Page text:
Get merry with the new marmalade

By David GreenFORGET sherry trifle and Christmas puddings soaked in brandy.The latest "alcohol-doused" food to hit the market place is going to be marmalade – courtesy of two enterprising East Anglian companies.

By David Green

FORGET sherry trifle and Christmas puddings soaked in brandy.

The latest "alcohol-doused" food to hit the market place is going to be marmalade – courtesy of two enterprising East Anglian companies.

The strong Broadside ale made by Adnams of Southwold is to be one of the ingredients in an orange marmalade being developed by Stonham Hedgerow, a small firm based in Hemingstone, near Ipswich, which turns fresh fruit into jams, chutneys and other preserves.

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Trials have already been carried out using the bottled ale in the marmalade mix, but consideration is now to be given to the use of the lees – the residue left by the brewing process.

Visitors to Southwold were given the chance at the weekend to sample the new marmalade, which will be sold exclusively by Adnams and offered in its two local hotels, The Crown and The Swan.

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The tasting came during a demonstration of traditional marmalade making in the brewery firm's wine and kitchen shop on a weekend when the Suffolk seaside resort was overrun with visitors enjoying the winter sunshine.

Mary Gibbs, from Cambridge, said: "You can definitely taste the Broadside. I drink the ale, so I know what I'm talking about."

David Clarke, from Dereham, added: "It's fabulous – very orangery and the flavour of the beer comes through."

Another Broadside drinker, Ricky Robinson, from Hertfordshire, said he could also detect the ale in the marmalade. "I would certainly buy some," he added.

Jacqui Waring, a food technologist from Norwich, said the marmalade had a good mellow flavour and she had detected the taste of the Broadside ale. "I think it's excellent," she added.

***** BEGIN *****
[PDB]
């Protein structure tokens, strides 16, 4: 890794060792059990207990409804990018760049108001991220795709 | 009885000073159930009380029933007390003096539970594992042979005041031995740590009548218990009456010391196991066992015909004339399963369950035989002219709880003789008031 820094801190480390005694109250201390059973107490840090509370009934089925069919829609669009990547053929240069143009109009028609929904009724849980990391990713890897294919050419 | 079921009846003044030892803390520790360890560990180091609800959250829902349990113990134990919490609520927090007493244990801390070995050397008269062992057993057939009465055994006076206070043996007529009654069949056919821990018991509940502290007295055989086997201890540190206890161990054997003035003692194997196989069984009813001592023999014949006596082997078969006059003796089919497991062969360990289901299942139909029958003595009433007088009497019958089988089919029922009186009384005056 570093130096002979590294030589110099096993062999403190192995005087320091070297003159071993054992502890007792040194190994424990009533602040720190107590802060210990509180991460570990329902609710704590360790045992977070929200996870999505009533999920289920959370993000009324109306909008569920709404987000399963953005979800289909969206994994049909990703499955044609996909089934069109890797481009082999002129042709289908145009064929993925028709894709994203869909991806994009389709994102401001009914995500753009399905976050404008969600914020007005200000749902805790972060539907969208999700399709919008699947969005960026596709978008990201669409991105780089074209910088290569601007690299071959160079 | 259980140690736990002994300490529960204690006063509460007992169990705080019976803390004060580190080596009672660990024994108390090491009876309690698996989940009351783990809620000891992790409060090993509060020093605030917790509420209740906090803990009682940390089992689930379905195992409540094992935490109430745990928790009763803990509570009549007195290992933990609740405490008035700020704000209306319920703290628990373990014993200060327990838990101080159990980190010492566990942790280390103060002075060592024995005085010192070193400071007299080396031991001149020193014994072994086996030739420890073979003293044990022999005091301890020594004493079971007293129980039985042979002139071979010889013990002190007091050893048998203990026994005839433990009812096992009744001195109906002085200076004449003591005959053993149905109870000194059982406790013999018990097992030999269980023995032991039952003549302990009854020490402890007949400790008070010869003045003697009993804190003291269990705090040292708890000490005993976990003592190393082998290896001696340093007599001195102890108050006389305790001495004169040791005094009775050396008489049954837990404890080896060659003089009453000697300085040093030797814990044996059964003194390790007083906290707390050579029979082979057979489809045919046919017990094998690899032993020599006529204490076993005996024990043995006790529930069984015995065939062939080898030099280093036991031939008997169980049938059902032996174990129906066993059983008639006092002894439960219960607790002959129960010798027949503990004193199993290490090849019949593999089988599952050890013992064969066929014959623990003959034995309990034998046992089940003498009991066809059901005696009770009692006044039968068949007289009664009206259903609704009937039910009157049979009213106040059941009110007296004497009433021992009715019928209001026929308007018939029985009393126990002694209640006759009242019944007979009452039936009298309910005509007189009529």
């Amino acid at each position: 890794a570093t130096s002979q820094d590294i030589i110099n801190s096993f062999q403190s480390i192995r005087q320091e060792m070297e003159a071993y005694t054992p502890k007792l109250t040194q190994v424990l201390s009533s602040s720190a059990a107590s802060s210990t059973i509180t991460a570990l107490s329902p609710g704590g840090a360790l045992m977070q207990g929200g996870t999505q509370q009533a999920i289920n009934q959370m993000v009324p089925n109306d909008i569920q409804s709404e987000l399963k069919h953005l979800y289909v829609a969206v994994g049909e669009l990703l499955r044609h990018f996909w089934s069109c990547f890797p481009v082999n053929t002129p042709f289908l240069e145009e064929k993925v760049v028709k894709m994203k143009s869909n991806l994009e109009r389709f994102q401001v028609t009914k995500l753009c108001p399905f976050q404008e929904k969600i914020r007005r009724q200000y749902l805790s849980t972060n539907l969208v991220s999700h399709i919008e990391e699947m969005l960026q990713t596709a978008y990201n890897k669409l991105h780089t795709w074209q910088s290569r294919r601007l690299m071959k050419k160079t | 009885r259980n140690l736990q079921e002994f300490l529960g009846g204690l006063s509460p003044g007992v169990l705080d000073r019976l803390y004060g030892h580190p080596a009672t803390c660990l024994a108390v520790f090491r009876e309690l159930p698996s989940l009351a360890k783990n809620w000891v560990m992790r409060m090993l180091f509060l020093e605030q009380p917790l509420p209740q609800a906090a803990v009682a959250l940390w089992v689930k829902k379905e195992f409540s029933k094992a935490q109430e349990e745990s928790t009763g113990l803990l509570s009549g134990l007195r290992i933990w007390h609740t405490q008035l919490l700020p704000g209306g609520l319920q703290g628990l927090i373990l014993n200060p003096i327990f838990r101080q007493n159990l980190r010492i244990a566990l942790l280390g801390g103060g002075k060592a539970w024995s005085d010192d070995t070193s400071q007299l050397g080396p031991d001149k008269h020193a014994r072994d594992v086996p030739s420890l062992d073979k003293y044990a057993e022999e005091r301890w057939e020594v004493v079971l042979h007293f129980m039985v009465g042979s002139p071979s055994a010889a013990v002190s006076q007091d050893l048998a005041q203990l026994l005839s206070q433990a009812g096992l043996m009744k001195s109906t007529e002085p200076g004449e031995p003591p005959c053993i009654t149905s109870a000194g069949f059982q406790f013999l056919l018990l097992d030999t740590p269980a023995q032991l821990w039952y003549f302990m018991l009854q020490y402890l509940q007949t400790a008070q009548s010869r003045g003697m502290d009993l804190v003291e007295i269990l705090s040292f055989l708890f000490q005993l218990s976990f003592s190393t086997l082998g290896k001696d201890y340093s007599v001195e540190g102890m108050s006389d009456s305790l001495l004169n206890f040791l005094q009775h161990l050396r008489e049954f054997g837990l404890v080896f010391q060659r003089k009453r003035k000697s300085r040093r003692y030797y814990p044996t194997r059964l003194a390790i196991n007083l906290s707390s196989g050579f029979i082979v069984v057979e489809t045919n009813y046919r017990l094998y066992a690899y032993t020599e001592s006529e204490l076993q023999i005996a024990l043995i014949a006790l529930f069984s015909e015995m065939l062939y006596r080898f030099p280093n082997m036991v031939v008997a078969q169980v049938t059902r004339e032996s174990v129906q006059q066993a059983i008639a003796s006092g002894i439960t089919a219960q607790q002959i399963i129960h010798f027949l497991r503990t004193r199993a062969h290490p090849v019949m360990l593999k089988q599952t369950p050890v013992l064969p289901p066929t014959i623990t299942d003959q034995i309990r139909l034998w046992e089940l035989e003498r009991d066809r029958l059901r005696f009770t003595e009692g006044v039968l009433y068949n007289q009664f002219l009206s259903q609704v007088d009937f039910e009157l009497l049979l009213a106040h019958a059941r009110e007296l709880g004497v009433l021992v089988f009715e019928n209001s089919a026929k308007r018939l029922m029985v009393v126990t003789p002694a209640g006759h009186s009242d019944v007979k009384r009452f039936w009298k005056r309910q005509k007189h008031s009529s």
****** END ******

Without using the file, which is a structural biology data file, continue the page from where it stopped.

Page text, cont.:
Kathy Neuteboom, who started Stonham Hedgerow 10 years ago and now employs 10 people, said the new marmalade had been praised by many of the people who had taken part in the weekend tastings.

"We've been using bottled Broadside for the prototype, but we're going to slightly change this and use the lees from the brewing process instead and let the fruit soak in it overnight," she added.

"Adnams approached us to make marmalade for them and the two head chefs from The Crown and The Swan, Chris Coubrough and Ian Howell spent the day with us to see how things were done."

Stonham Hedgerow mainly uses fruit grown in the orchards established many years ago by Ms Neuteboom's father Dan, but organic Seville organges are imported from Spain.

The jams, marmalades and chutneys – all hand-made on a cottage industry basis – are sold to hotels, independent stores and farm shops and also to customers abroad in the USA, Dubai and Japan and elsewhere.

Among its prestigious customers are the Grosvenor Hotel and the Park Lane Hotel in London.

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